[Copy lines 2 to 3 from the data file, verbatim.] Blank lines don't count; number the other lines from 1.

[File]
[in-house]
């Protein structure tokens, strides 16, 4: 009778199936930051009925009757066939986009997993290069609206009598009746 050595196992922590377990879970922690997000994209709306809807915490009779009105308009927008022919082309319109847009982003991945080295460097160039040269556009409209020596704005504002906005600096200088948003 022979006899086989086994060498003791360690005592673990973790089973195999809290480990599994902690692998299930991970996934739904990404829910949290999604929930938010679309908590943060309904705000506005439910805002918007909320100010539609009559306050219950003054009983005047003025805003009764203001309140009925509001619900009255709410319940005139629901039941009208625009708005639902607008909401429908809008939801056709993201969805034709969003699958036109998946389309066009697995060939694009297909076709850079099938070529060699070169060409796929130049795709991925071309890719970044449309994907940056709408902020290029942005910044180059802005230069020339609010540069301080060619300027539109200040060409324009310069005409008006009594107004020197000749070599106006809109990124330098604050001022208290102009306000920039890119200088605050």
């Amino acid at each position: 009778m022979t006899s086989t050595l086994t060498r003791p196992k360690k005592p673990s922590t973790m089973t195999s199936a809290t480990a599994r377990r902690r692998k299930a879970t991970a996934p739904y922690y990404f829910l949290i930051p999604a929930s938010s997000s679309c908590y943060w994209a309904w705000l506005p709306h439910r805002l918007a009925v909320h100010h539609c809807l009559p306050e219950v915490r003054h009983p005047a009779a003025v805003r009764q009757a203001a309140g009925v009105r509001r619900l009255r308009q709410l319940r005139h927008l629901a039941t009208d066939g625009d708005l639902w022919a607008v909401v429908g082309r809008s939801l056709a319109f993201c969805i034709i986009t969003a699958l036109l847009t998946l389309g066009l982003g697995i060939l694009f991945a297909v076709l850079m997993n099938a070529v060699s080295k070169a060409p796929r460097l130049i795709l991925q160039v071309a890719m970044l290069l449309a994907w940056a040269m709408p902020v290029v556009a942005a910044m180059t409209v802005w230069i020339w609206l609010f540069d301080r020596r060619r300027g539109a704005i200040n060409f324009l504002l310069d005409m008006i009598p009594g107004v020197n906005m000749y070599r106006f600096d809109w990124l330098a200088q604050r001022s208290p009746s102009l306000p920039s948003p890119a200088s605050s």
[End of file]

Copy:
């Protein structure tokens, strides 16, 4: 009778199936930051009925009757066939986009997993290069609206009598009746 050595196992922590377990879970922690997000994209709306809807915490009779009105308009927008022919082309319109847009982003991945080295460097160039040269556009409209020596704005504002906005600096200088948003 022979006899086989086994060498003791360690005592673990973790089973195999809290480990599994902690692998299930991970996934739904990404829910949290999604929930938010679309908590943060309904705000506005439910805002918007909320100010539609009559306050219950003054009983005047003025805003009764203001309140009925509001619900009255709410319940005139629901039941009208625009708005639902607008909401429908809008939801056709993201969805034709969003699958036109998946389309066009697995060939694009297909076709850079099938070529060699070169060409796929130049795709991925071309890719970044449309994907940056709408902020290029942005910044180059802005230069020339609010540069301080060619300027539109200040060409324009310069005409008006009594107004020197000749070599106006809109990124330098604050001022208290102009306000920039890119200088605050």
């Amino acid at each position: 009778m022979t006899s086989t050595l086994t060498r003791p196992k360690k005592p673990s922590t973790m089973t195999s199936a809290t480990a599994r377990r902690r692998k299930a879970t991970a996934p739904y922690y990404f829910l949290i930051p999604a929930s938010s997000s679309c908590y943060w994209a309904w705000l506005p709306h439910r805002l918007a009925v909320h100010h539609c809807l009559p306050e219950v915490r003054h009983p005047a009779a003025v805003r009764q009757a203001a309140g009925v009105r509001r619900l009255r308009q709410l319940r005139h927008l629901a039941t009208d066939g625009d708005l639902w022919a607008v909401v429908g082309r809008s939801l056709a319109f993201c969805i034709i986009t969003a699958l036109l847009t998946l389309g066009l982003g697995i060939l694009f991945a297909v076709l850079m997993n099938a070529v060699s080295k070169a060409p796929r460097l130049i795709l991925q160039v071309a890719m970044l290069l449309a994907w940056a040269m709408p902020v290029v556009a942005a910044m180059t409209v802005w230069i020339w609206l609010f540069d301080r020596r060619r300027g539109a704005i200040n060409f324009l504002l310069d005409m008006i009598p009594g107004v020197n906005m000749y070599r106006f600096d809109w990124l330098a200088q604050r001022s208290p009746s102009l306000p920039s948003p890119a200088s605050s």